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#2015587 - 01/16/13 03:59 PM Re: What's the biggest reason people stop playing? [Re: D7K]
Michael Taylor Offline
Full Member

Registered: 04/05/11
Posts: 381
Loc: Discovery Bay, California
Good question. I don't think you will find many quitters on this message board. My guess is probably unrealistic expectations. I've been playing for two years. It can be pretty intimidating to see someone "who really knows how to play." My wife thought this would be a passing fad, until I told her that I want to buy my 3rd piano! The first was digital...which I kept for 4 months or so. I now have an upright....but want a grand.

I intend to continue playing until I run out of challenging pieces to learn!
Piano obsession started November 2010.
Ragtime Butcher
Kayserburg U123

#2015592 - 01/16/13 04:07 PM Re: What's the biggest reason people stop playing? [Re: D7K]
Jaak Offline
Full Member

Registered: 06/30/11
Posts: 240
Loc: Tallinn, Estonia

I think often people expect a higher result than they actually get and want to "grab" piano playing quickly. That can lead into using force and building a system of wrong habits.

This way is a way to failure and drains soon the inspiration and joy.

Playing piano needs time, patience, care and personal love for music.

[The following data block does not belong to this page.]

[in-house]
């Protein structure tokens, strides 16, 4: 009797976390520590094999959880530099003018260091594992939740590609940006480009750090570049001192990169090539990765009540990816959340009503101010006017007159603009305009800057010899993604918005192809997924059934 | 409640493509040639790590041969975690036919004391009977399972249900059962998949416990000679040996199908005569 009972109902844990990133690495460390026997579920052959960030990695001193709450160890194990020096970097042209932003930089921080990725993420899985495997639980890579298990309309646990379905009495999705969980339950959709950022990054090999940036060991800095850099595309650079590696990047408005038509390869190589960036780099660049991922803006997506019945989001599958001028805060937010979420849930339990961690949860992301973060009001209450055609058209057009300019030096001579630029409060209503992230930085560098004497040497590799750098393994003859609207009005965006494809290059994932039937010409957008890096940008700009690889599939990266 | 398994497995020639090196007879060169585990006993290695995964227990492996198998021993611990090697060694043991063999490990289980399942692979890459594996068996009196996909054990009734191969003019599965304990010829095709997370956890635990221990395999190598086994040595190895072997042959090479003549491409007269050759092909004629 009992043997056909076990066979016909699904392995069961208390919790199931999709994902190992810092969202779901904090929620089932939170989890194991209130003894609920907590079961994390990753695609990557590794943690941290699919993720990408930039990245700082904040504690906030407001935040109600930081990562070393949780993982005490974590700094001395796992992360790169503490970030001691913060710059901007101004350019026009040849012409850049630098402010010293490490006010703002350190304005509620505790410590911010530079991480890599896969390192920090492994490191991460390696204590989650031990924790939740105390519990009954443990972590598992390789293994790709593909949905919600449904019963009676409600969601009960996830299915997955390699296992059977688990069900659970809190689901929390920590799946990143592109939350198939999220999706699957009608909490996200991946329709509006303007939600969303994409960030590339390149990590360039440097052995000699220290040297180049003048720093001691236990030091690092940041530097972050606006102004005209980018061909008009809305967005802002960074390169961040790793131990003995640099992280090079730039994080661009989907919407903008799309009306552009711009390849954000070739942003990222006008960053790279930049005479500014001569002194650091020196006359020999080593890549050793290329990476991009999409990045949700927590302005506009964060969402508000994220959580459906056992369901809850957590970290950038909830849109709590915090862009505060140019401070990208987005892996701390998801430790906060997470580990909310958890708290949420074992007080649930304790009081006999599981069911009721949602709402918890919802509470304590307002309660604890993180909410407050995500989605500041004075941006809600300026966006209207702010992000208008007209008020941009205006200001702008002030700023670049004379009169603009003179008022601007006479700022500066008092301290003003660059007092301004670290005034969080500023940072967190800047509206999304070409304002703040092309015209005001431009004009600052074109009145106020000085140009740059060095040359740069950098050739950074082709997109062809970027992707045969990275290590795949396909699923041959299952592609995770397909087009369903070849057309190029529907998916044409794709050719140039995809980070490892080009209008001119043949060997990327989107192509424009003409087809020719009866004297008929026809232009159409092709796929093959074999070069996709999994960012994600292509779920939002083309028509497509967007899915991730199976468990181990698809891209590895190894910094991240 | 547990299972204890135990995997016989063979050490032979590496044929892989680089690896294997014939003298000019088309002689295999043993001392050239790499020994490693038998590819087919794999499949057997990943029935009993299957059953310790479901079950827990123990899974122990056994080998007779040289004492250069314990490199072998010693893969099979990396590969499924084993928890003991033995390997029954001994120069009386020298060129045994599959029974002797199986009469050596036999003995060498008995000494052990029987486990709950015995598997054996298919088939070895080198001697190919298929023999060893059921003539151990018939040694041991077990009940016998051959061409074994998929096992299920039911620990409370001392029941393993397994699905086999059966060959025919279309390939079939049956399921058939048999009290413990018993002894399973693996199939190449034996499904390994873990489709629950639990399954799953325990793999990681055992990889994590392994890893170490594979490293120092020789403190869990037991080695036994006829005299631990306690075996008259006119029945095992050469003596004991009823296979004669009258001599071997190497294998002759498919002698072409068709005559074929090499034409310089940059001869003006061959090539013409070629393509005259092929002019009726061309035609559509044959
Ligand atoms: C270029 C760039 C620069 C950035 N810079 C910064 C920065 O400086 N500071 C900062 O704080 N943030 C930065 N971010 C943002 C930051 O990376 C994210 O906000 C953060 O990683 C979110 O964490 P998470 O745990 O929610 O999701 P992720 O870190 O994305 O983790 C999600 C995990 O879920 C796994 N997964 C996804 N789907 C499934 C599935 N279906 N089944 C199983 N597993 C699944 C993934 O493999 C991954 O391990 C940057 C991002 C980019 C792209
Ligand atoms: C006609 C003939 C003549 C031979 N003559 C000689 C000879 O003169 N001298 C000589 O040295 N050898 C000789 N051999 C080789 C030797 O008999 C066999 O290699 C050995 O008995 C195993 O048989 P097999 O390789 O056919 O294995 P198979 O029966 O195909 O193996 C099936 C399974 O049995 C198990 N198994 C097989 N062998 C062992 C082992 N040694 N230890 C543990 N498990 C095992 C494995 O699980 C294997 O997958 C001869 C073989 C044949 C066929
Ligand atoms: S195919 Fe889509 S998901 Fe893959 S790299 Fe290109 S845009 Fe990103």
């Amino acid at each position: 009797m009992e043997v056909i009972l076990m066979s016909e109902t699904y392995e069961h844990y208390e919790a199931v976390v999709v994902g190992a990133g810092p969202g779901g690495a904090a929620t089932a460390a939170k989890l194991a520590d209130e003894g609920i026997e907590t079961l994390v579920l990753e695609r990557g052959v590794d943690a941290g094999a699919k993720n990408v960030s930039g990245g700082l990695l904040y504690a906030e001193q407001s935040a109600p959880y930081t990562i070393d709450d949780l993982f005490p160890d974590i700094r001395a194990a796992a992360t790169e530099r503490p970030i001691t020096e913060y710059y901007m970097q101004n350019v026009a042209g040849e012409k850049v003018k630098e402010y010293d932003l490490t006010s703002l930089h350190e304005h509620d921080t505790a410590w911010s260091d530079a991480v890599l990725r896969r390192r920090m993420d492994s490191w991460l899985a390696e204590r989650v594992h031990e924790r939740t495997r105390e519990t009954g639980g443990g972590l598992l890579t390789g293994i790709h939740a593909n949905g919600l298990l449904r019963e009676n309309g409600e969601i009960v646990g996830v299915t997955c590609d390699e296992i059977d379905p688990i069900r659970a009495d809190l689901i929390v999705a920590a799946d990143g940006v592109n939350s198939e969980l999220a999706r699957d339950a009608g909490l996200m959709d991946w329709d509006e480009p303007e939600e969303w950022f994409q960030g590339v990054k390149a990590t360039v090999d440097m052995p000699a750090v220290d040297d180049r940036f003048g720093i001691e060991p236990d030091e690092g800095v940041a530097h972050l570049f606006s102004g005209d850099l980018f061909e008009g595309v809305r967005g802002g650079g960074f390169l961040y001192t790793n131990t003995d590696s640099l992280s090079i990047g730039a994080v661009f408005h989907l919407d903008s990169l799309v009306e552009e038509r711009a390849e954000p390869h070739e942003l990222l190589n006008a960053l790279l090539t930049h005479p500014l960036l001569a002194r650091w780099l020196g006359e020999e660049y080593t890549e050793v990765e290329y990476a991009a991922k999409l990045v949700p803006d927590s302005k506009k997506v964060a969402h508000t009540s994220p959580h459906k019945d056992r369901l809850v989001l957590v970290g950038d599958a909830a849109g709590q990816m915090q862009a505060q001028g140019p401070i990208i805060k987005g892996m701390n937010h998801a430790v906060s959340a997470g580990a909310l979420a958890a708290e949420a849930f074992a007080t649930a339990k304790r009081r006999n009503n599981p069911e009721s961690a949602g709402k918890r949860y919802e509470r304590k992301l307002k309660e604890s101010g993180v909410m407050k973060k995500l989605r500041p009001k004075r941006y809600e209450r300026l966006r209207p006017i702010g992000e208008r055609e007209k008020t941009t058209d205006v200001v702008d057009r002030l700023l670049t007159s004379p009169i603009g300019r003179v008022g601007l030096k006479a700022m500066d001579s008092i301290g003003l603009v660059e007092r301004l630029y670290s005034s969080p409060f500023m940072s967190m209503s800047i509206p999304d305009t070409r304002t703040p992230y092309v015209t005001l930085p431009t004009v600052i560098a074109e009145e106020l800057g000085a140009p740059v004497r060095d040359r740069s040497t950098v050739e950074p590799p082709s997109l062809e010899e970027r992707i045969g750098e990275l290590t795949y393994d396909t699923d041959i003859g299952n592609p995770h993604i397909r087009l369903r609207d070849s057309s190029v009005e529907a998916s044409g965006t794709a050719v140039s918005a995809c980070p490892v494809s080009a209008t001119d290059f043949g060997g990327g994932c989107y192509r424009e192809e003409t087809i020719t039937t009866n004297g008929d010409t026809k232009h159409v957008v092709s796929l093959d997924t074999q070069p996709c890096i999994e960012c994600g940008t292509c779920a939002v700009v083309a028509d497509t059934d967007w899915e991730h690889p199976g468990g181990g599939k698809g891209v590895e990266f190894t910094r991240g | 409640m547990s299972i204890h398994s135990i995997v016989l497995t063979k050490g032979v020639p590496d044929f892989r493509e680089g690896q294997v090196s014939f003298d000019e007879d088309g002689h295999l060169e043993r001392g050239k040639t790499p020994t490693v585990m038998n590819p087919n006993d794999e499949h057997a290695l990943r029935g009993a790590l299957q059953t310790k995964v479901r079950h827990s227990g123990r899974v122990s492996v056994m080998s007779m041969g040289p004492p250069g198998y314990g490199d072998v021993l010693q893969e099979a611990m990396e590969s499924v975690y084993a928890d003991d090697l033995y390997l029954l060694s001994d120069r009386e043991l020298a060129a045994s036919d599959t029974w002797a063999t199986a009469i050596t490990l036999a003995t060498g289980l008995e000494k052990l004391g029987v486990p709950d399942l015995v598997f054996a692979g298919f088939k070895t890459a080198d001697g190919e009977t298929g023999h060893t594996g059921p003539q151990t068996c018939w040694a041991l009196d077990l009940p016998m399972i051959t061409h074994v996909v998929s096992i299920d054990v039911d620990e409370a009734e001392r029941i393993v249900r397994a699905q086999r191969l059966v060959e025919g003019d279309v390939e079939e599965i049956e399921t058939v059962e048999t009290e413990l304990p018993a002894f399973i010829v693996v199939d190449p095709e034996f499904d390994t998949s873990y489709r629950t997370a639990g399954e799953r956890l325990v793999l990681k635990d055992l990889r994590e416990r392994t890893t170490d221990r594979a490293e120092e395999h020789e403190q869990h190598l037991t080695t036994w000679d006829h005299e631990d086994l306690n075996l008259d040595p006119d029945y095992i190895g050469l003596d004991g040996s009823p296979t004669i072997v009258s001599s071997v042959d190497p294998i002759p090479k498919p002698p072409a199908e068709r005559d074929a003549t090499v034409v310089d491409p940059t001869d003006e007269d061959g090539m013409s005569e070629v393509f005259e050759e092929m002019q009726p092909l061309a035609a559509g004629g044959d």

Always be gentle and respective to your instrument I think. Even if you play in fff.

Just some quick ideas smile

Best wishes to you!
Classical Piano Course for Beginners by Jaak Sikk
Piano Blog by Jaak Sikk
MA, teacher and doctoral student of the Estonian Academy of Music and Theatre

#2015595 - 01/16/13 04:10 PM Re: What's the biggest reason people stop playing? [Re: D7K]
rada Offline
1000 Post Club Member

Registered: 09/07/06
Posts: 1124
Loc: pagosa springs,co
I think it's because they want fast results and if they can't get it with the piano then they might go to something else....personally I believe it is the persistence that pays off. I always tell my student it's not as if someone sprayed magical dust on you and said you were going to be good at the piano. It's all about the effort.


#2015605 - 01/16/13 04:20 PM Re: What's the biggest reason people stop playing? [Re: D7K]
Scout Offline
Full Member

Registered: 08/20/12
Posts: 98
Loc: USA
What an interesting question! I stopped because I was an idiot and sold my piano. I had bought it (Kawai grand) after college when everyone else was buying a car, and studied, played, and loved it for 15 years. But other life finally got in the way. This was 24 years ago, and I never stopped missing it.

Tomorrow my "new" piano, a used + excellent 1989 Baldwin L grand, will be delivered, and the anticipation is beautiful!!!

Pressure--especially the fear that I'd never be great enough to satisfy the music gods in my head--used to detract some from the joy (ok, a lot), and Marco's advice is so important. I'm newly retired and thank you for that reminder. The purpose not only is to study and practice again but to FEEL the music I love while playing it and also give joy to others who love it, like my husband. There is no goal line for me now when it comes to progress. Just to love it and enjoy what happens.
1989 Baldwin L

#2015641 - 01/16/13 05:14 PM Re: What's the biggest reason people stop playing? [Re: D7K]
Mark... Offline
4000 Post Club Member

Registered: 11/27/06